The Negative Highway

UPDATE 1:30PM: More "Breezewood"s! See end of post UPDATE 11:15am March 9: the Negative Subway (see end of post)

I used to drive often from Washington DC to Ohio and would pass fuming through  Breezewood PA, victim of a hijacking. Where there should have been a simple interchange of Interstates 70 and 76, the locals had conspired with the road builders to dump you on a short stretch of a stoplight-heavy road, PA State Highway 30, in between.

This generated a lot of jobs for the locals, of course, in all the motels, gas stations, and fast food places clustered along this road,

I am just in the middle of reading Bourgeois Dignity by Deirdre McCloskey and was amused to learn there what an ancient practice Breezewood was emulating.

The city of Bordeaux in the 1840s demanded that a railroad designed to go from Paris to Madrid break in Bordeaux to create jobs for porters, hotels, and cabs. The great liberal economist Frederic Bastiat pointed out that EVERY city along the way would want the same thing. Taken to extremes, most of the economy of France would consist of "job creation" for porters, hotels, and cabs working every few kilometers of what Bastiat called a "negative railroad," in lieu of workers producing rather better things like wine, cheese, and railroad cars.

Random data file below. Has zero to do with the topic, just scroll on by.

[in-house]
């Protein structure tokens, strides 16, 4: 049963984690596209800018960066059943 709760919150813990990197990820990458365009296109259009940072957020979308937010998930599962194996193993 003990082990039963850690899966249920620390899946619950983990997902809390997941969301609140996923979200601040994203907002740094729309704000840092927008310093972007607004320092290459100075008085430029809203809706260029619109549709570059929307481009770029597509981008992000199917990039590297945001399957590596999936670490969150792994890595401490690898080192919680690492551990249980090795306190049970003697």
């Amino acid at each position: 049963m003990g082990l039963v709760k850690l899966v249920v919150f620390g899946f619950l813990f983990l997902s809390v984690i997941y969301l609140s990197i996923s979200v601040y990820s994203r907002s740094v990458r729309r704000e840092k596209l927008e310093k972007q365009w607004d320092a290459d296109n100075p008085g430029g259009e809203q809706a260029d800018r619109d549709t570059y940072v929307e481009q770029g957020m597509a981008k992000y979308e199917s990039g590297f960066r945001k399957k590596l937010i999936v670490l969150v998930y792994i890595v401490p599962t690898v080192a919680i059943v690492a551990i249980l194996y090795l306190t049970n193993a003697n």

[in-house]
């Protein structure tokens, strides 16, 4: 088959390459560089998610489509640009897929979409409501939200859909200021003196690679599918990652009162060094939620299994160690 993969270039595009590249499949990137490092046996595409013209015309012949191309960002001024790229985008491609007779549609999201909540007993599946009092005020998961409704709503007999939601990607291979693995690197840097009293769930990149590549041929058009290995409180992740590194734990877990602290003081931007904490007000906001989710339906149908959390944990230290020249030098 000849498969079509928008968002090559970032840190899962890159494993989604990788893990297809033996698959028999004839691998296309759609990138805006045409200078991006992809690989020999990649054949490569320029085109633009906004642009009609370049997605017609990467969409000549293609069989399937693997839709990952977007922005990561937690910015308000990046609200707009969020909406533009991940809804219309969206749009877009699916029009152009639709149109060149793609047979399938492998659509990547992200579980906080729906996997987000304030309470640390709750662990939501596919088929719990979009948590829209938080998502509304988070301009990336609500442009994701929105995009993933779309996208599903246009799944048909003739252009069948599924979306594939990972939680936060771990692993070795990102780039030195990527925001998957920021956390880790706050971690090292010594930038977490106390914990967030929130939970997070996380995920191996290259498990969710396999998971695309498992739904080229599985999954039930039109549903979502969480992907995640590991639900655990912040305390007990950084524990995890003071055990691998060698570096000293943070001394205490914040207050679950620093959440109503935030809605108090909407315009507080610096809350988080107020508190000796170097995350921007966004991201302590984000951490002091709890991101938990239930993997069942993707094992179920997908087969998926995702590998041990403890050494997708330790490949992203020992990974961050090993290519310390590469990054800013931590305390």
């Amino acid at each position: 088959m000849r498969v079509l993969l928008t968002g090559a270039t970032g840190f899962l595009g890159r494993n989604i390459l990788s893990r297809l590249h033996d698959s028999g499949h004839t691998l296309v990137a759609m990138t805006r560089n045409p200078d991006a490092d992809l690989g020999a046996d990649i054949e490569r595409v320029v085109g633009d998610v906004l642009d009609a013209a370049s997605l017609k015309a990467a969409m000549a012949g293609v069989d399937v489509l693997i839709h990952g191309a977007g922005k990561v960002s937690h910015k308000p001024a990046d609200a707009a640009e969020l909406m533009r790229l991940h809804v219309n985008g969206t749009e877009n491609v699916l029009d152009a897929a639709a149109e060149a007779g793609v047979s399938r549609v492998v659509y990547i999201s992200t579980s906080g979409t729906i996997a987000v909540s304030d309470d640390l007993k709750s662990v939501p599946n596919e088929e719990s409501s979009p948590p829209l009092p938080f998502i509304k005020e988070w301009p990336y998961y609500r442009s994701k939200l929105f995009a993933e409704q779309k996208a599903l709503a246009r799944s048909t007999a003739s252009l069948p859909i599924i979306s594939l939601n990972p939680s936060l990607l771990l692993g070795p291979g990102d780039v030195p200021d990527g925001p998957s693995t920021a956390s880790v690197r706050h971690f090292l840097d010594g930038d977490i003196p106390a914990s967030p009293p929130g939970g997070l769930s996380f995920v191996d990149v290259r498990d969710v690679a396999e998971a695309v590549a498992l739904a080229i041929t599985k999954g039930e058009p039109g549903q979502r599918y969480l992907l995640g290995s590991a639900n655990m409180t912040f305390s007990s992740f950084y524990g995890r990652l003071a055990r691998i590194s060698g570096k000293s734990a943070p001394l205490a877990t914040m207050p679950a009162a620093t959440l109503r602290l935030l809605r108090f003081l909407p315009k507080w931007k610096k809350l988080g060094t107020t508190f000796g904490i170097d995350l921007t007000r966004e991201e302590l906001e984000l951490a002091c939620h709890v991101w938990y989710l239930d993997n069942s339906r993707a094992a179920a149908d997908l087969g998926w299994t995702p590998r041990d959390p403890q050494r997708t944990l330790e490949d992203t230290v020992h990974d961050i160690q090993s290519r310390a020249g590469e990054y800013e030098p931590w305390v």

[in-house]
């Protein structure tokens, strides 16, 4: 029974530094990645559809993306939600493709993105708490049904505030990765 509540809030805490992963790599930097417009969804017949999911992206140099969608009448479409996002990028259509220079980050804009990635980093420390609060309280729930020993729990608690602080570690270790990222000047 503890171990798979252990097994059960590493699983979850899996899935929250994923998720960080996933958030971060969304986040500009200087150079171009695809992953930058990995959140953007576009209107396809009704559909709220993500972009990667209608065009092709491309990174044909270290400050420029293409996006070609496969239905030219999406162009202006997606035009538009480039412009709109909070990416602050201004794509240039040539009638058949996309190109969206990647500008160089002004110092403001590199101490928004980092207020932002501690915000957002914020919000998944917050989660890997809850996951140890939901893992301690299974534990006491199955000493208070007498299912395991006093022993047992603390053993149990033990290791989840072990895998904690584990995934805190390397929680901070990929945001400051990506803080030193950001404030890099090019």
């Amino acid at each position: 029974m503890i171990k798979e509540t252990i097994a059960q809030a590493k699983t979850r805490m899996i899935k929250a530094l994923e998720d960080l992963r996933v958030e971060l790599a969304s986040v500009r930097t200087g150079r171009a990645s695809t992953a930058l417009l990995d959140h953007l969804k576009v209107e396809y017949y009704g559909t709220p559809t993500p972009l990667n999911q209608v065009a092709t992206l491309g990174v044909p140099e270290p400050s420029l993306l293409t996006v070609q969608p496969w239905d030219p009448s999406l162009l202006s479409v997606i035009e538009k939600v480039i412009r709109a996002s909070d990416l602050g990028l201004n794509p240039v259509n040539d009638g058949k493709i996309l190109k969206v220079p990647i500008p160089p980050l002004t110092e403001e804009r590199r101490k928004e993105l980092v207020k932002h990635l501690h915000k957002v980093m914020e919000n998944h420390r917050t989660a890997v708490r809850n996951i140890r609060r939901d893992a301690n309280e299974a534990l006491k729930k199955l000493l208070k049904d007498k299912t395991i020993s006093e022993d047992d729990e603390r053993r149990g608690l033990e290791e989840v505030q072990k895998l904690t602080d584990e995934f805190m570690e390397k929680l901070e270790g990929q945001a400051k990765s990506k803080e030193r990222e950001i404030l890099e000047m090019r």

It's not much of a stretch to apply the metaphor to other forms of protectionism, like protecting inefficient domestic industries against imports to "save jobs."

Fortunately today, most special interest protectionism is defeated most of the time, so  there are not a huge number of Breezewoods in the US interstate system, or metaphorically, in our rich modern economies as a whole. The political economy of why poor countries stay poor includes Breezewoods.

I no longer do the drive, so I've finally escaped Breezewood PA. Next time you pass through, please cuss them out for me.


Tim Ogden in the comments below identified another on the same PA turnpike. I then checked out the rest of the PA turnpike and found also another one at I-99 and I-76. Moving on to my home territory, the Ohio Turnpike around Toledo used to have something even worse than "Breezewood" to get from I-80 to I-75. I remember long ago my uncle arriving at my home in Bowling Green and launching into a tirade about this. There must have been enough people like my uncle to change things, and now there is a direct interchange. However, there is still a "Breezewood" to get from I-80 to I-475 south of Toledo.   

Wait, I'm supposed to be writing a paper! get back to work!

UPDATE 11:15am March 9: the Negative Subway. A reader points out another mis-function similar to a Breezewood -- public transit systems that don't reach the airport. This could be explained by the airport being out too far, but there are plenty of examples of nearby airports without transit access. The brilliant designers of the New York subway managed to send no less than 7 separate subway lines near or close to LaGuardia airport (which was built eons ago), but none of them reach it. New York's taxi drivers are extremely grateful for the Breezewood Subway.